Join me as I play recreational Cincinnati cyclist and finally try out the Loveland Bike Trail. There’s one major difference however: I didn’t drive a car, park it, then start my ride. I rode from my house. Yes, take that. I believe most of the time a bike ride should not involve gasoline and an internal combustion engine.

Cappy’s Craft Wine And Spirits is a place I’ve heard of a few times and finally had brought into the forefront of my consciousness by the web presence known as Hoperatives here in the Cincinnati area. It clicked that this was a place not far at all off the Loveland Trail that fills growlers and carried a lot of craft beer. Sounds like an adventure to me.

Allow me to take a moment to address something: One day as I was at Rivertown Brewing recently, there was a guy I’d just met talking about cycling with me and the Loveland Bike Trail came up. Suddenly from my other side came a loud, adamant, somewhat obnoxious voice proclaiming that it’s not the Loveland Bike Trail. It’s the Loveland Multi-Use Trail! The man, a cyclist, insisted that walkers did not want him blazing along the trail at 30 miles per hour or something like that. You know what? He has a point, albeit a point I already understood. It is indeed a multi-use trail and cyclists should yield and give as wide a berth as possible to those on foot. His point I do think bears repeating here, as I believe most folks call it the Loveland Bike Trail. Many cyclists – almost exclusively those clad in bright Lycra and atop expensive road bikes – ride fast, disrespectfully and unsafely to others on trails such as this.

I feel bad leveling a dig at serious and somewhat serious roadies, or even wannabe lookalikes. I love and promote all forms of cycling. The more people in bikes the better! People, though, need to be respectful and considerate of others. I love to ride fast, and would like to think I’m pretty good at it. I, however, almost always slow down, and put as much space as is reasonable between me and slower riders, and those on foot.

Something else very much needs addressing here: Pedestrians have their own serious burden of responsibility in sharing paths and other ways of travel. So many people traveling on foot (cyclists too) are oblivious to the world around them, but particularly anything and anyone behind them. Walkers, please, if you’re going to spread out and take up most or all of the way of passage (as is apparently human nature) please put in some effort toward periodically checking behind you or at least listening!! Almost every time I come up behind people walking, whether I am running or whether I am cycling, my attempts to get their attention with anything less than a loud, rude holler, fail. Pay attention, or don’t spread out and block the way, people! This should be basic.

Now, back to beer adventuring.

Pretty nice selection for what feels and looks like a traditional small town.

Pretty nice selection for what feels and looks like a traditional small town.

Cappy’s is located in Loveland, in case I haven’t mentioned it. The ride from my house, I think, was about 25 miles one way. This place is part of the trend – one that amazes me – of offering beer on tap at stores. There is a grocery store in Cincinnati that fills growlers, and this is one of two convenience stores that I know of in the area that also do. Cappy’s has a very nice selection of bottled beers as well of course. It’s a place to find nice wine too, though I didn’t take the time to check that out on this maiden voyage. I refer you to my post on Chuck’s on 85th, known now as Chuck’s Hop Shop for a writeup of a place that is doing the same thing in Seattle. The main difference, aside from the fact that Chuck’s has a lot more on tap, and more in bottles, is that Chuck’s is allowed to serve glasses of beer to be consumed onsite. Cappy’s currently is limited to offering four tiny samples for $1. The guy who helped me this day at Cappy’s, though, told me that this coming fall they would become allowed to pour beer for consumption on premise. Two pints he thought would be the limit. Neat! Guess it must be up to Loveland lawmakers, as the Whole Foods in Cincinnati makes no mention of a pint limit.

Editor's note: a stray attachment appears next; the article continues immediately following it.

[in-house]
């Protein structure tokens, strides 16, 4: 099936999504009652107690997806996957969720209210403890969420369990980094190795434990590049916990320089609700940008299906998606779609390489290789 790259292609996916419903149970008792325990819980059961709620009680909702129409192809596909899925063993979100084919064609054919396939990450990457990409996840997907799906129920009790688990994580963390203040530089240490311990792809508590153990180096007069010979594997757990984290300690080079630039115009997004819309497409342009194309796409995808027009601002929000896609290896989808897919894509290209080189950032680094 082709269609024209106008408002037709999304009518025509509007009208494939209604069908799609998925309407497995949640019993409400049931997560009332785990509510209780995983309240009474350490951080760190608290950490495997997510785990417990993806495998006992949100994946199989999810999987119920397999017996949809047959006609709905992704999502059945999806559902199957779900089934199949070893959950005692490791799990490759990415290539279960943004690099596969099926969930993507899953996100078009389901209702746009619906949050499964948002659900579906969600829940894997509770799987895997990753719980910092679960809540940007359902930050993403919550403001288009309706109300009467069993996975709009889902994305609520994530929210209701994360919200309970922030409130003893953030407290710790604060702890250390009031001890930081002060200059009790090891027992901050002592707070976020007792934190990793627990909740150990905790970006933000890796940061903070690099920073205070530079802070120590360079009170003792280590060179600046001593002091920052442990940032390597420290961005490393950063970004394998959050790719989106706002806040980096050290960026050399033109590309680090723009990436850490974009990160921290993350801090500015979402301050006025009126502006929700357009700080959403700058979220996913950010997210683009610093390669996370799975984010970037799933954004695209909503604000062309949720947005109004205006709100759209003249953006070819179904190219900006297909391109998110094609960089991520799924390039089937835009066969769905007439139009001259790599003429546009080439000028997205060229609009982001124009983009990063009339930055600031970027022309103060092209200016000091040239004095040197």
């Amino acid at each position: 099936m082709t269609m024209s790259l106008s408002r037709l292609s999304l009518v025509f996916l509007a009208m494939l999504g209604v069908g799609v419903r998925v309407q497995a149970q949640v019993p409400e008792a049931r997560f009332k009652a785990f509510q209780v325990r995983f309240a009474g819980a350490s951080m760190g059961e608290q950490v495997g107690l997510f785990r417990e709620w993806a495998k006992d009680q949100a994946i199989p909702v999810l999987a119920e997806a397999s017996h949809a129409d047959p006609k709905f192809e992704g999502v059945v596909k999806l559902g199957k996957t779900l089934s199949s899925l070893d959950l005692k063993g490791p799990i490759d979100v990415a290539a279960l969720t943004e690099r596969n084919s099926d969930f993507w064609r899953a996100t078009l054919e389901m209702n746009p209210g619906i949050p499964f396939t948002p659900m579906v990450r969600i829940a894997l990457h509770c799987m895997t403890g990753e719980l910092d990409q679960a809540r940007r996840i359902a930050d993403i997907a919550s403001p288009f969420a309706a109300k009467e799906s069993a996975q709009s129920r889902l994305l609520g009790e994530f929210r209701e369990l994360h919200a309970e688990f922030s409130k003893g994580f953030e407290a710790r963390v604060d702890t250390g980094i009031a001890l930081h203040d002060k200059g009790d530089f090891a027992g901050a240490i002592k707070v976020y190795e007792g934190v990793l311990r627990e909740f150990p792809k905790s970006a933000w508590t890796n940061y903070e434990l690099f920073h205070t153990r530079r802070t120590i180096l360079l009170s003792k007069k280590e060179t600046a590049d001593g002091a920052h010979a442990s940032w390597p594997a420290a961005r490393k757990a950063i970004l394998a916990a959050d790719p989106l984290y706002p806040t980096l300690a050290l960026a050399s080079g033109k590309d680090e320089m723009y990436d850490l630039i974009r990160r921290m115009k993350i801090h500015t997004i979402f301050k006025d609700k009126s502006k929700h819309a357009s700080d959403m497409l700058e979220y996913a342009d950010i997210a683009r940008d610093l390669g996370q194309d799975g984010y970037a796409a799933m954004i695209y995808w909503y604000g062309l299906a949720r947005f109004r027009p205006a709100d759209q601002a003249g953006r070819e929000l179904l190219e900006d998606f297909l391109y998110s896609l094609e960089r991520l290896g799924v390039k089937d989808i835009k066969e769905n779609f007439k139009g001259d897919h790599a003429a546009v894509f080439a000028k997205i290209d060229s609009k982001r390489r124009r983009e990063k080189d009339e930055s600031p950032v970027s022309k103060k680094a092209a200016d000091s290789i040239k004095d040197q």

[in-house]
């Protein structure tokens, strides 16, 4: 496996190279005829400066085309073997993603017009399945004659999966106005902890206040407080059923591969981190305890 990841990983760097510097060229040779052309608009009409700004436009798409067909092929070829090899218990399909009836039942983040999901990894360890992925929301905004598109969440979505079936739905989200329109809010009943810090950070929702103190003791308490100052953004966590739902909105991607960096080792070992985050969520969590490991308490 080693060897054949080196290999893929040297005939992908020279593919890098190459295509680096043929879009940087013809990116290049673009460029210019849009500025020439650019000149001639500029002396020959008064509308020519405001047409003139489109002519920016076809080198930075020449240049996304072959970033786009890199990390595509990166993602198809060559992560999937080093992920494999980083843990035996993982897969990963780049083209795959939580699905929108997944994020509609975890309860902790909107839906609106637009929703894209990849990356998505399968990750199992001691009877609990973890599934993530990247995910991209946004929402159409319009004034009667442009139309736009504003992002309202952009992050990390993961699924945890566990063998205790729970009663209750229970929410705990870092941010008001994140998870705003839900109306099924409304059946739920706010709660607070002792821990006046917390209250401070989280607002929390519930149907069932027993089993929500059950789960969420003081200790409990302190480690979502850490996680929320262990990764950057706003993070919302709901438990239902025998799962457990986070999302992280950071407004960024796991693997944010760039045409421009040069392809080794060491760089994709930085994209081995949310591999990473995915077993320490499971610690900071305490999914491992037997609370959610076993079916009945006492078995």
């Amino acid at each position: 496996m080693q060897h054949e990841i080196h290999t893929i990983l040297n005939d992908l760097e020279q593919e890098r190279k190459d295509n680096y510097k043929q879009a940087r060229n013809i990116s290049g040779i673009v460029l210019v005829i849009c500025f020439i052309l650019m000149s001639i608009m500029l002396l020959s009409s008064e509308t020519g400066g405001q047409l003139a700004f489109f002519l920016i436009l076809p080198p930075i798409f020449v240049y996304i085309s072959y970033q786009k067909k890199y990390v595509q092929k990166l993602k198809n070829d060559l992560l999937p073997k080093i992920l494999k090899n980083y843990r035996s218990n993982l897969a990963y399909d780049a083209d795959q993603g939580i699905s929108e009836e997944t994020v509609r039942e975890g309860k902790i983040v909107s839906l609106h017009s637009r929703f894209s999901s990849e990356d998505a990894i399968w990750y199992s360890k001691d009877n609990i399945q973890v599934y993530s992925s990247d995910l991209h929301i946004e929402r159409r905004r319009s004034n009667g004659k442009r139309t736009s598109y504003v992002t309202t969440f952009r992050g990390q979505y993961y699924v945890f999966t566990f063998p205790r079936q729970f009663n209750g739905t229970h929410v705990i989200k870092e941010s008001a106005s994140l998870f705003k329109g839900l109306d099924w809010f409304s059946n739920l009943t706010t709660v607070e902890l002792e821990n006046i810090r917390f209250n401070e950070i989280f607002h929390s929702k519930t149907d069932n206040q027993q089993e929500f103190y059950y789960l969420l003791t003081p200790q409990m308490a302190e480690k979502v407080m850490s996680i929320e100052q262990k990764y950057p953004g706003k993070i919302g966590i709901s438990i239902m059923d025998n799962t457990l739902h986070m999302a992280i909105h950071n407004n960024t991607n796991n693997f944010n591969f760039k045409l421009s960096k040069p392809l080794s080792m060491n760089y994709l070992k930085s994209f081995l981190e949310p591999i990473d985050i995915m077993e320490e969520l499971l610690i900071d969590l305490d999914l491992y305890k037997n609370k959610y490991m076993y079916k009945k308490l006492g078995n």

Nice stuff.

Nice stuff.

Getting to Cappy’s from my location in Hyde Park was not bad. Basically you ride the same route you use to get to Fifty West Brewing, but you proceed a fairly short distance past it, crossing the intersection at Newtown Rd. and then find the beginning of the trail on your right.

I will provide a map next, and further describe the ride and the growler filling experience at Cappy’s.

July 12 update follows:

Here’s the map:

http://goo.gl/maps/IkeRN

The ride from Hyde Park to Cappy’s brought back memories of Seattle. How? Think Burke Gilman Trail. From my home on Bainbridge Island, WA I’d ride to the ferry, take the boat, then sometimes ride a handful of miles to where I could pick up the Burke Gilman then head off to my destination. Here, I rode a handful of miles where I could pick up the Loveland Trail and head to my destination. Of course a major difference is that there are far fewer useful places the Loveland Trail can take you compared to its Seattle counterpart.

I took Erie to the east, followed it and enjoyed the bike lanes that are present on parts of it, and at Murray Rd., turned right. See, there is another short separated multi-use path to enjoy here that takes you into Mariemont. On this trip I had a nice experience talking to a fellow cyclist on the Murray Trail. An older gentleman in riding gear pulled up alongside me and asked where I was headed. Informed that we had moved here last fall from Seattle, he shared some information about the Loveland Trail with me that I already knew. A nice experience that you just cannot get driving a car. Human connection.

The Murray Trail ends and leaves you to ride on a residential street with, oddly, another residential street running parallel to it. Take this to the intersection with Plainville Rd., a stop sign intersection where you cut diagonally across and proceed on Madisonville Rd. which curves right and takes you down to the heart of Mariemont’s business/entertainment district. Cross the stop light intersection, turning left onto Wooster Pike/50.